Let’s review:

  • You have gotten out of credit card debt (or will, ASAP), and plan to buy your next car for cash – even if that means it has to have been “previously owned.”
  • You are contributing the max to your employer’s 401K, at least up to the amount, if any, your employer matches with contributions of his own. (But you are NOT putting more than 20%, max, into your employer’s stock, and probably not even that much, unless he gives you a special incentive to do so.)
  • Unless your adjusted gross income is too high to qualify ($95,000 filing singly, $150,000 filing jointly), you and your spouse or significant other have each opened Roth IRAs at Vanguard or some such place and will each be putting $3,000 into it this year as soon as you can. (If you’re over 50, you can each do $3,500.) You plan to add the max to it each year, and know that your retirement fund will not only grow tax-free, the withdrawals will all be tax-free. And with more flexibility and less paperwork than with a traditional IRA, to boot.
  • If you have kids, you have set up Section 529 accounts for them, very possibly with the Utah or Missouri plans – which does not mean your kids will have to go to Brigham Young or Missouri State. Click here to choose a plan. Note that the money you invest will not only grow tax-free, it will all be withdrawn tax-free to pay for college or graduate school.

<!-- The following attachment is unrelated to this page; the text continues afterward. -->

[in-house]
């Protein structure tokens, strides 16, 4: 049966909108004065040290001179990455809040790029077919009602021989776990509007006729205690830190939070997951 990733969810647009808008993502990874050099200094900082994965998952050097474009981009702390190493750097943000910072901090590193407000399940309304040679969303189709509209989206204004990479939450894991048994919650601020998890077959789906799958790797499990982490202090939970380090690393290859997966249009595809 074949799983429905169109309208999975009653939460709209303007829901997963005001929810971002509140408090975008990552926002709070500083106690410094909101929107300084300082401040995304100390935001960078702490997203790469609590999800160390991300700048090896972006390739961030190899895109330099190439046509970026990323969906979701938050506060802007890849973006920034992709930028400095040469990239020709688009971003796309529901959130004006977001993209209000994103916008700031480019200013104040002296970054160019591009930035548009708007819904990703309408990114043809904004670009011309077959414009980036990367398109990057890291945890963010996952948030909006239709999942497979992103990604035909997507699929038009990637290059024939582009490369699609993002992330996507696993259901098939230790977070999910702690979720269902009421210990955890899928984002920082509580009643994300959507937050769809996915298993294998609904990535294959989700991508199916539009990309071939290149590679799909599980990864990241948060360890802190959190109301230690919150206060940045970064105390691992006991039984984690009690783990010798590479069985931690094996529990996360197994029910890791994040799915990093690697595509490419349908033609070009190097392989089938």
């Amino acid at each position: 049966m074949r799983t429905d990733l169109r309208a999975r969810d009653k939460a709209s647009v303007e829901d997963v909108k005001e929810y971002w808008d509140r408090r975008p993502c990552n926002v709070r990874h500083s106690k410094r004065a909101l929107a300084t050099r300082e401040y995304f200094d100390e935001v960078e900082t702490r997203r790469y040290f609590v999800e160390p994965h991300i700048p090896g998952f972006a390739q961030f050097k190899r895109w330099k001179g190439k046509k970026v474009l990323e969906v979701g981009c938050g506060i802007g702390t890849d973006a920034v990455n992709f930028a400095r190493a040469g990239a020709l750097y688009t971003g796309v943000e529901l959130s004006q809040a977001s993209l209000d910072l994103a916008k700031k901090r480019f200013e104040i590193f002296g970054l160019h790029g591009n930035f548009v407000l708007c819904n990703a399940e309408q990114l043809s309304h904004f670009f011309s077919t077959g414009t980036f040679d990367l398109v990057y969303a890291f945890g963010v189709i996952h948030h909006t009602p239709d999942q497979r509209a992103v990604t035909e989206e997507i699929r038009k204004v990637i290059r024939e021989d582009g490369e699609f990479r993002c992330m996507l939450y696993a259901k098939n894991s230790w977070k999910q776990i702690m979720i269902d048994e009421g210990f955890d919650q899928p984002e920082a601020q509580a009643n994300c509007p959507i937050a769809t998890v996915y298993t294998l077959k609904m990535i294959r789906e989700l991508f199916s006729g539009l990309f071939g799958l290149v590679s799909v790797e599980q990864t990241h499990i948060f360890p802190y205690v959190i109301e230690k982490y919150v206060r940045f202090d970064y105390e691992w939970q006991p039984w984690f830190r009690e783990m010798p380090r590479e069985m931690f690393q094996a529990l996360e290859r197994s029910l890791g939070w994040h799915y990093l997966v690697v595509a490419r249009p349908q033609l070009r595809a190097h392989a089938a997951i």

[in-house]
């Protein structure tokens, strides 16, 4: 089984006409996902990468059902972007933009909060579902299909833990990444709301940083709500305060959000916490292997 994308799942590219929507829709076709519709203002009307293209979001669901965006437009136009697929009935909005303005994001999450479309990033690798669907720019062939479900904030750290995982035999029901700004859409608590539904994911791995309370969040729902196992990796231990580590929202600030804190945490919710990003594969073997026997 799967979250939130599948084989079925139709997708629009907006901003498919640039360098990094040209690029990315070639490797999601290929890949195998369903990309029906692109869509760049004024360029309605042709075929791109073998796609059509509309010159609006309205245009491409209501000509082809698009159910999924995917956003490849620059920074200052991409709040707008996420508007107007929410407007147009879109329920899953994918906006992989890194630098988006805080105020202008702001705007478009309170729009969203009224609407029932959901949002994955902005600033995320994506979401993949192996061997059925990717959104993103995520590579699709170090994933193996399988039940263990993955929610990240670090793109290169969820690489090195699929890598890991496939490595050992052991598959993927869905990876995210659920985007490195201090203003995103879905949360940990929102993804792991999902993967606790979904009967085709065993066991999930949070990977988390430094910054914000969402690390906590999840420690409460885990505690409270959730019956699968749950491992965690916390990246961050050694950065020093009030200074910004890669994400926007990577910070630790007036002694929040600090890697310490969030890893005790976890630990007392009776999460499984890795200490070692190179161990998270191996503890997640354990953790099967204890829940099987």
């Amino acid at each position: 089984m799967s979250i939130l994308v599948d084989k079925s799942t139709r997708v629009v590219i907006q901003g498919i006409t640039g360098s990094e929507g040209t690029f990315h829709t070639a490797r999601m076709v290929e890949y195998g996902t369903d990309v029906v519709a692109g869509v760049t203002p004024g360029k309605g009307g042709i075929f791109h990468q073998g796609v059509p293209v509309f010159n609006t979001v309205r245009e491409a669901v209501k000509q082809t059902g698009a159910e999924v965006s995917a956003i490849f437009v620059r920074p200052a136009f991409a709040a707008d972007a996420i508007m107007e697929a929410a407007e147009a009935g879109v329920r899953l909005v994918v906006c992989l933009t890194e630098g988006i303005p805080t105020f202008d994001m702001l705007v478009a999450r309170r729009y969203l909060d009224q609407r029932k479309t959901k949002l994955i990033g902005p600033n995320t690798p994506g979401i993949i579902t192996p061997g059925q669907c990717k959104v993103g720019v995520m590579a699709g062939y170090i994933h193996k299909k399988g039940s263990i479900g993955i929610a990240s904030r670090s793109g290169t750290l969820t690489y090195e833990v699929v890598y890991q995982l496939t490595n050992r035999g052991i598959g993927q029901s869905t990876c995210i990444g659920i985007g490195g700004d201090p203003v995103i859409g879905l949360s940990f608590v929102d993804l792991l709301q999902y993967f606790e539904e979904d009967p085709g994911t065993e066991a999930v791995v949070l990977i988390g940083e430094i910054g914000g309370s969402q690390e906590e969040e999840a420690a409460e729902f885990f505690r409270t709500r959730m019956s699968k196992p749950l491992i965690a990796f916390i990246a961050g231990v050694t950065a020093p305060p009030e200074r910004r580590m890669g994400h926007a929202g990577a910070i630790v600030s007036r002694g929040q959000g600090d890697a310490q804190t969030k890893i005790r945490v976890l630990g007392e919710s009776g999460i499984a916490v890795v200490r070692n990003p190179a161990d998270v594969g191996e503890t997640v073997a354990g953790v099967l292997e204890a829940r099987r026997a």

• Your stock market money – which must only be money you are setting aside for the long run, not money you would need if the transmission fell out of your car – should be invested periodically via index funds.
  • If the market falls – good! You would keep making those periodic investments, adding new shares to your pile “on sale.”
  • Maybe you’d play with a little on the side, through a deep discount broker – perhaps a $25,000 portfolio of five $5,000 speculations alongside $200,000 in index funds – both to keep you from going nuts with boredom and, more to the point, in order to generate a little tax twist. Namely, writing off the losers to lower your ordinary income tax, while riding that one big winner, if you’re lucky enough to have one, for a tax-deferred and ultimately lightly-taxed long-term gain. (Better still, if you’d be giving money to charity anyway, use that winner, once it goes long-term, to fund an account at the Vanguard Charitable Endowment Program if you can meet its $25,000 minimum, or at the Fidelity Gift Fund, if you cannot.)
  • For bonds, forget mutual funds (and forget corporate bonds). Use Treasury Direct. And for tax-free bonds, consider a new service I haven’t tried, but plan to: munidirect.com.

See? That wasn’t hard. Now back to the other stuff. (Tomorrow: Exxon’s response.)


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